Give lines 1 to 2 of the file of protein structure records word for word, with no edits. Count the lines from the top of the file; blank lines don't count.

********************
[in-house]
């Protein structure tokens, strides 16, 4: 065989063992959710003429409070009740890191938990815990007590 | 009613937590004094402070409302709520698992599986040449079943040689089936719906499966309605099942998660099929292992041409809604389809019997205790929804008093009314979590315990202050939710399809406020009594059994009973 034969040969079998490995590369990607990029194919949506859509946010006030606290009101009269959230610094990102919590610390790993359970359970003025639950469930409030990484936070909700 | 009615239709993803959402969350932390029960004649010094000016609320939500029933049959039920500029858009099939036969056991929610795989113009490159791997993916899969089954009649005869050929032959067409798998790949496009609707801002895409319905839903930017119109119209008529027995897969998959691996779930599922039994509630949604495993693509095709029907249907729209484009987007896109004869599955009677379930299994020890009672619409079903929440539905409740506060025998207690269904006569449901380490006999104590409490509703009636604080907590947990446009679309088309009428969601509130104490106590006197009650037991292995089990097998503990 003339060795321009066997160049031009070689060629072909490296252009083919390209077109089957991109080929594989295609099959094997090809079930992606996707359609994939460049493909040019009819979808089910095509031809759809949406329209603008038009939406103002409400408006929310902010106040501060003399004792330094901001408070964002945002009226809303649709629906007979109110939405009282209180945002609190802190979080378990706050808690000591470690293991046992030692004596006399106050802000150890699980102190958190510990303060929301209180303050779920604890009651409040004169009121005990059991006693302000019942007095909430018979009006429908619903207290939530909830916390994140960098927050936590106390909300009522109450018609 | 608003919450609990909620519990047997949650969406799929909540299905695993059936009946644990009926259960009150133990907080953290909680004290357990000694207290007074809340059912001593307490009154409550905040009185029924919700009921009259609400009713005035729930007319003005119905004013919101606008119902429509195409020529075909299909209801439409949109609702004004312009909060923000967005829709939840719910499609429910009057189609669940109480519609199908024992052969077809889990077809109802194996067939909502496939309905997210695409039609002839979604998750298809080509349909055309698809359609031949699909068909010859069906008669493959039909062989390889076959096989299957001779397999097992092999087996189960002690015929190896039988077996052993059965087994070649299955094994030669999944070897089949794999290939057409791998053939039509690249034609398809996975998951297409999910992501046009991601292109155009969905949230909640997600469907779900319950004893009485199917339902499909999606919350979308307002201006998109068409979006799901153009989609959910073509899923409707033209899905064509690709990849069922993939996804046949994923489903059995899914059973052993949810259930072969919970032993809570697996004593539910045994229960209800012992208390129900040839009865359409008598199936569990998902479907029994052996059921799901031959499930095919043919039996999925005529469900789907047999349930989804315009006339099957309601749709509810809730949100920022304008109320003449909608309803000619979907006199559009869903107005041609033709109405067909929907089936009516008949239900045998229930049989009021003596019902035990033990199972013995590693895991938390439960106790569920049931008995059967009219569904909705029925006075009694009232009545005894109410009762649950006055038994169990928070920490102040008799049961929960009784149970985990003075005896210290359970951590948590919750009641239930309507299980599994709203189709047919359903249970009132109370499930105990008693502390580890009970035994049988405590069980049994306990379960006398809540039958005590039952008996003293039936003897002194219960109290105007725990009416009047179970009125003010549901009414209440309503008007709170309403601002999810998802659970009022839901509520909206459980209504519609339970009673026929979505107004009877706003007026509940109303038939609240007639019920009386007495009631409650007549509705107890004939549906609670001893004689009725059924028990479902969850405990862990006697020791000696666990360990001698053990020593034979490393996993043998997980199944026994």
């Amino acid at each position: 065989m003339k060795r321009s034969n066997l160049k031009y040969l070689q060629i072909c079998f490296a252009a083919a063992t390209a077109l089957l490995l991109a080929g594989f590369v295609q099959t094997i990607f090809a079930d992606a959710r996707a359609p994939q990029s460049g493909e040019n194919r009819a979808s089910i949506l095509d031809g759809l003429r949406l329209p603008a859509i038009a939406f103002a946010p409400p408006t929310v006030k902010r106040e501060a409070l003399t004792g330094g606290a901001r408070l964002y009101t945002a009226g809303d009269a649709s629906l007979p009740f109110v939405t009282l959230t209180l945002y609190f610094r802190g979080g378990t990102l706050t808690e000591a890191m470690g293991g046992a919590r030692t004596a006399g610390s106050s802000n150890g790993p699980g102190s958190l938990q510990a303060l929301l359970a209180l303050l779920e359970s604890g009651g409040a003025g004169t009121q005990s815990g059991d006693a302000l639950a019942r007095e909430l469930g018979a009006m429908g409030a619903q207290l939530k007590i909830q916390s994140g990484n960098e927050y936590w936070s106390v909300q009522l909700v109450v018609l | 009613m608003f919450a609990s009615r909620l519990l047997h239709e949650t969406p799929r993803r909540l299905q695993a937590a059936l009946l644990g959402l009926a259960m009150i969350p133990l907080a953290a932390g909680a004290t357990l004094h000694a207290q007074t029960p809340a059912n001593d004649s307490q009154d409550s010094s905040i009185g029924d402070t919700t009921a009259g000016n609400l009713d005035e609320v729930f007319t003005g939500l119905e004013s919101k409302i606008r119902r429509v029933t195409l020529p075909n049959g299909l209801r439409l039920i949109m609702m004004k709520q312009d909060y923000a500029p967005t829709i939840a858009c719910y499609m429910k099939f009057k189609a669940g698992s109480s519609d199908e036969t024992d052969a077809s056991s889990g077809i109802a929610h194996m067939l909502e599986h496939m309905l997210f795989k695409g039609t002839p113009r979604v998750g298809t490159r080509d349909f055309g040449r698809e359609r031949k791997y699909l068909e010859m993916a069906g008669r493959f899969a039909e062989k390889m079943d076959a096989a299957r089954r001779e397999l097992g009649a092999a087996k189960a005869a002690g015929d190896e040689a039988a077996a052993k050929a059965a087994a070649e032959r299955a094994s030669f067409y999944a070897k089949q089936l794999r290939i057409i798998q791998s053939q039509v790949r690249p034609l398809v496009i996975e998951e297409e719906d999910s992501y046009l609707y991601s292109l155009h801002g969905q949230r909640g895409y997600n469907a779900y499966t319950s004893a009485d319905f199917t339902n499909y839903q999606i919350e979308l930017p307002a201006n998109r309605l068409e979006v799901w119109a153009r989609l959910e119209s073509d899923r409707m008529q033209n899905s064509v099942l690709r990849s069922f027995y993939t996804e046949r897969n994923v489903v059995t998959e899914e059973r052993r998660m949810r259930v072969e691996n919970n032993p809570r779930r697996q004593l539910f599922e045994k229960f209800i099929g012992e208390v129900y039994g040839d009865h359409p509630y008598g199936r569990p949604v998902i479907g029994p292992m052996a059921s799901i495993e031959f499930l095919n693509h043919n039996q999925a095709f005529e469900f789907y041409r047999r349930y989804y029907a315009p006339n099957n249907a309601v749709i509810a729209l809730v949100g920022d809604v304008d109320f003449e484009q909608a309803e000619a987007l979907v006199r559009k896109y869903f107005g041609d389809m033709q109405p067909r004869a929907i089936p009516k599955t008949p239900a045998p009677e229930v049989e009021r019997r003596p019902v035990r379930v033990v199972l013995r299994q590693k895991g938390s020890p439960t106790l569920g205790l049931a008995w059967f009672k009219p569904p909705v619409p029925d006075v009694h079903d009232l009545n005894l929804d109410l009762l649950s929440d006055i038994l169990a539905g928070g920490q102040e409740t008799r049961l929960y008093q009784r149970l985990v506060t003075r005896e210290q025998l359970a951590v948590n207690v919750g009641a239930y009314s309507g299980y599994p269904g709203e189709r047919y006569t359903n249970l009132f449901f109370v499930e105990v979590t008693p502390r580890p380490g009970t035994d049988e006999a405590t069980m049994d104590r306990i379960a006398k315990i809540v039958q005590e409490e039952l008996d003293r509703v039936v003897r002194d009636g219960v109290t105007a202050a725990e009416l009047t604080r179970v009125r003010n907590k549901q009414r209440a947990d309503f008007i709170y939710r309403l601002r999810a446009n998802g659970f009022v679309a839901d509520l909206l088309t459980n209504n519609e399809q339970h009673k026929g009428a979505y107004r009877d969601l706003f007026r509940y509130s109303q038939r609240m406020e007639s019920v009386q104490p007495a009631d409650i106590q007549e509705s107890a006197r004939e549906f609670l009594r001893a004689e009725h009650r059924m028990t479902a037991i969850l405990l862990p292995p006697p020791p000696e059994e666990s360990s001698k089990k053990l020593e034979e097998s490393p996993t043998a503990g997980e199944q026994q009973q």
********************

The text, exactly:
[in-house]
């Protein structure tokens, strides 16, 4: 065989063992959710003429409070009740890191938990815990007590 | 009613937590004094402070409302709520698992599986040449079943040689089936719906499966309605099942998660099929292992041409809604389809019997205790929804008093009314979590315990202050939710399809406020009594059994009973 034969040969079998490995590369990607990029194919949506859509946010006030606290009101009269959230610094990102919590610390790993359970359970003025639950469930409030990484936070909700 | 009615239709993803959402969350932390029960004649010094000016609320939500029933049959039920500029858009099939036969056991929610795989113009490159791997993916899969089954009649005869050929032959067409798998790949496009609707801002895409319905839903930017119109119209008529027995897969998959691996779930599922039994509630949604495993693509095709029907249907729209484009987007896109004869599955009677379930299994020890009672619409079903929440539905409740506060025998207690269904006569449901380490006999104590409490509703009636604080907590947990446009679309088309009428969601509130104490106590006197009650037991292995089990097998503990 003339060795321009066997160049031009070689060629072909490296252009083919390209077109089957991109080929594989295609099959094997090809079930992606996707359609994939460049493909040019009819979808089910095509031809759809949406329209603008038009939406103002409400408006929310902010106040501060003399004792330094901001408070964002945002009226809303649709629906007979109110939405009282209180945002609190802190979080378990706050808690000591470690293991046992030692004596006399106050802000150890699980102190958190510990303060929301209180303050779920604890009651409040004169009121005990059991006693302000019942007095909430018979009006429908619903207290939530909830916390994140960098927050936590106390909300009522109450018609 | 608003919450609990909620519990047997949650969406799929909540299905695993059936009946644990009926259960009150133990907080953290909680004290357990000694207290007074809340059912001593307490009154409550905040009185029924919700009921009259609400009713005035729930007319003005119905004013919101606008119902429509195409020529075909299909209801439409949109609702004004312009909060923000967005829709939840719910499609429910009057189609669940109480519609199908024992052969077809889990077809109802194996067939909502496939309905997210695409039609002839979604998750298809080509349909055309698809359609031949699909068909010859069906008669493959039909062989390889076959096989299957001779397999097992092999087996189960002690015929190896039988077996052993059965087994070649299955094994030669999944070897089949794999290939057409791998053939039509690249034609398809996975998951297409999910992501046009991601292109155009969905949230909640997600469907779900319950004893009485199917339902499909999606919350979308307002201006998109068409979006799901153009989609959910073509899923409707033209899905064509690709990849069922993939996804046949994923489903059995899914059973052993949810259930072969919970032993809570697996004593539910045994229960209800012992208390129900040839009865359409008598199936569990998902479907029994052996059921799901031959499930095919043919039996999925005529469900789907047999349930989804315009006339099957309601749709509810809730949100920022304008109320003449909608309803000619979907006199559009869903107005041609033709109405067909929907089936009516008949239900045998229930049989009021003596019902035990033990199972013995590693895991938390439960106790569920049931008995059967009219569904909705029925006075009694009232009545005894109410009762649950006055038994169990928070920490102040008799049961929960009784149970985990003075005896210290359970951590948590919750009641239930309507299980599994709203189709047919359903249970009132109370499930105990008693502390580890009970035994049988405590069980049994306990379960006398809540039958005590039952008996003293039936003897002194219960109290105007725990009416009047179970009125003010549901009414209440309503008007709170309403601002999810998802659970009022839901509520909206459980209504519609339970009673026929979505107004009877706003007026509940109303038939609240007639019920009386007495009631409650007549509705107890004939549906609670001893004689009725059924028990479902969850405990862990006697020791000696666990360990001698053990020593034979490393996993043998997980199944026994």